Local hero

Chicago Avenue — and the Field neighborhood of South Minneapolis in general— was rocking Tuesday night, its sidewalks overflowing with outdoor diners eating Mexican food, sushi, sandwiches and pizza, and thirsty post-work regulars downing beers, mojitos and margaritas as another brilliant Minnesota sun set over West 48th Street.

To be sure, the entire Field business district seemed to be alive with the distinctive bustle of community, at the heart of which was, as always, Pepito’s Mexican Restaurant and the Parkway Theater, whose imaginative booking on the part of owner-managers Joe Minjares and Trish Cook has helped keep the area funky and fertile over the years, and whose marquee last night solemnly read amidst the revelry, “John Sylvester A Celebration Of Life.”

“People like John, and John himself, made this neighborhood what he wanted it to be,” said Cook, standing in the Parkway lobby as family and friends milled about looking at photos of Sylvester, the all-state player and captain at Washburn High School who went on to play with the USL’s Minnesota Thunder and who died June 16 after a six-year battle with ALS. “During the ’70s and ’80s, it wasn’t considered a walkable neighborhood here. Pepito’s was still the anchor, but nothing thrived, nothing looked like it looks now, but it was still home.

“This part of South Minneapolis all went to school together, we all played sports together. After John passed, someone asked me to go home to my mom’s house, the same one she’s lived in for 50 years, and find our old T-ball pictures. We’ve known each other forever. I’ve known John forever. That’s what makes this part of South Minneapolis special. It’s roots, and John and his family are that, just like Joe and his family and me and my family. I talk to other people and they don’t have friends from kindergarten, and I’m lucky to be able to say I’ve known John since then.”

Two years ago in this space, John “Sly” Sylvester told me he was a happy man. Stricken with ALS in his early 40s, the beloved youth soccer coach sat in his wheelchair in the living room of his parent’s home in South Minneapolis as his wife Tessie and two kids, Gus and Freddie, hovered about.

“Some people have it a lot worse than I do,” said the man everyone who knew him called “Smiles,” via vocal cords that could only manage a whisper. “I try to keep going every day. The transition to wheelchair now was hard. I have to coach a different way, communicate a different way. My boys keep me on my toes. I pray every day. I thank God.”

John "Sly" Sylvester with his family, including wife Tessie.
John “Sly” Sylvester with his family, including wife Tessie.

Incredibly, the day her husband died, Tessie learned that she has adenocarcinoma, a cancer that has spread to her liver and lymph nodes, and that surgery isn’t an option. After spending the last six years and all of her children’s lives supporting her husband of 13 years, now it’s Tessie Sylvester who’s fighting for her life and starting chemotherapy treatment. (A GoFundMe page has been started for the family: gofundme.com/sylvesterjoyandsunshinefund.)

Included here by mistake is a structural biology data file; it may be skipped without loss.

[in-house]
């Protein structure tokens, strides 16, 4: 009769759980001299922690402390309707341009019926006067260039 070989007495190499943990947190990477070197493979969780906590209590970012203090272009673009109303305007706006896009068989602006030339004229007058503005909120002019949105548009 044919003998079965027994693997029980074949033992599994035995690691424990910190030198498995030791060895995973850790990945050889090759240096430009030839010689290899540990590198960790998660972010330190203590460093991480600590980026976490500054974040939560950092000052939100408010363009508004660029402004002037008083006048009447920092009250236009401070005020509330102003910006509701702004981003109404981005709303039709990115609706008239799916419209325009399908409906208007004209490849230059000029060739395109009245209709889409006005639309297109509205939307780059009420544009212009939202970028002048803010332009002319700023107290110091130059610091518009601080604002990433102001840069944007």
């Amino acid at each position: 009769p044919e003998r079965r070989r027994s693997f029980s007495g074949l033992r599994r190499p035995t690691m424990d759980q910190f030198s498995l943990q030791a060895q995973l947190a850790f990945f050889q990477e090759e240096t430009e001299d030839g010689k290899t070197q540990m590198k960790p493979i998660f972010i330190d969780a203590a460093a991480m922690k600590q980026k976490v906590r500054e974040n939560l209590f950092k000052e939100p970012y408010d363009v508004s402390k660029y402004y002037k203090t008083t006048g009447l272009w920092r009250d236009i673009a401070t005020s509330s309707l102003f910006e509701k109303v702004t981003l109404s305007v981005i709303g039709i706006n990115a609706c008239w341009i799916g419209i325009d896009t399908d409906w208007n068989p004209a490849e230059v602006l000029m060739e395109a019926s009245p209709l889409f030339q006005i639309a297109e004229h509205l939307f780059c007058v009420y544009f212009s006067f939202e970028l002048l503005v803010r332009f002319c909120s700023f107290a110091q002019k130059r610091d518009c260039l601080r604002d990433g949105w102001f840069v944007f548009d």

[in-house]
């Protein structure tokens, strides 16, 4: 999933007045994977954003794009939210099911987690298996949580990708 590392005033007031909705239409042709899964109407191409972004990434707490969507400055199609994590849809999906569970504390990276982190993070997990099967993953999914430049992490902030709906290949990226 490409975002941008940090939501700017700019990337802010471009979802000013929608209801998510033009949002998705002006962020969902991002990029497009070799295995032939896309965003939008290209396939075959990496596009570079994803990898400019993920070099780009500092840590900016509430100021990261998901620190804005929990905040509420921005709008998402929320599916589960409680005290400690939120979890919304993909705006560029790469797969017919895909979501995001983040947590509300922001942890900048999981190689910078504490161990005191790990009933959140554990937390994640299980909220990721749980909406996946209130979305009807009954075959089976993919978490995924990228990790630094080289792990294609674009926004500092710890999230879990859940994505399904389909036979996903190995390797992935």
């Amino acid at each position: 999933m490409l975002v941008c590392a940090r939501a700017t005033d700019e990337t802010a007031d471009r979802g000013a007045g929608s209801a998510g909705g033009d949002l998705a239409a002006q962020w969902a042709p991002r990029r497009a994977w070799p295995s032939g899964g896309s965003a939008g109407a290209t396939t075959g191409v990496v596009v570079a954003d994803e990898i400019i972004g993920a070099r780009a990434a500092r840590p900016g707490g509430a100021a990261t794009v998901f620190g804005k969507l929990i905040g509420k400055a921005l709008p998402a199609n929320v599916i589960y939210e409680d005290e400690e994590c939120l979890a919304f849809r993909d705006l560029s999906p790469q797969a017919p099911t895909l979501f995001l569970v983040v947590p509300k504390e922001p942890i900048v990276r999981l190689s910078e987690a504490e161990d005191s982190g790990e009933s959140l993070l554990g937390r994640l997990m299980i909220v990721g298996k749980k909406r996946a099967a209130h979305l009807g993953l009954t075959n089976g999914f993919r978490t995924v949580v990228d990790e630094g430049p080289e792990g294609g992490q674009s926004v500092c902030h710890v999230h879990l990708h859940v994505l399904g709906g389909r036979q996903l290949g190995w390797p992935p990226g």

Tessie and the boys weren’t in attendance last night, but they got plenty of shout-outs from the stage, as friends, family and former soccer teammates and coaches talked of John’s light, his competitive spirit and his natural ability to bring people together. His childhood was spent playing sports on the fields and in the gyms all across South Minneapolis, which led to and his life’s work with the Minneapolis United soccer club and Washburn.

As keyboardist Billy Steele played select tunes, including Louie Armstrong’s ever-poignant “What A Wonderful World,” a slideshow of Sylvester’s wonderful world filled the Parkway screen. Slide after slide depicted young people passionate about soccer, competition, fitness and team sports. People, in other words, living life to the hilt, and the unique sadness felt by the loss of Sylvester is testament to what one person can mean to a community and neighborhood.

“Don’t get me wrong, I didn’t know John like they did,” said Minjares, who opened Pepito’s in 1971. “But it was two years after we opened that John and that litter of kids were born, so I got to see them grow up and become citizens. They could be brats, sneaking into the game room and driving me crazy, and I had to kick ‘em with the side of my foot, ‘Get out of here.’ But all but a couple of ‘em grew up to be good citizens.

“A lot of people move out of the neighborhood, to different parts of the country to where their lives take them, but they always think of home. And losing John is something that these people will never experience. They’ll never experience the loss of him, but they’ll know something’s missing.”


Jim Walsh lives and grew up in South Minneapolis. He can be reached at [email protected]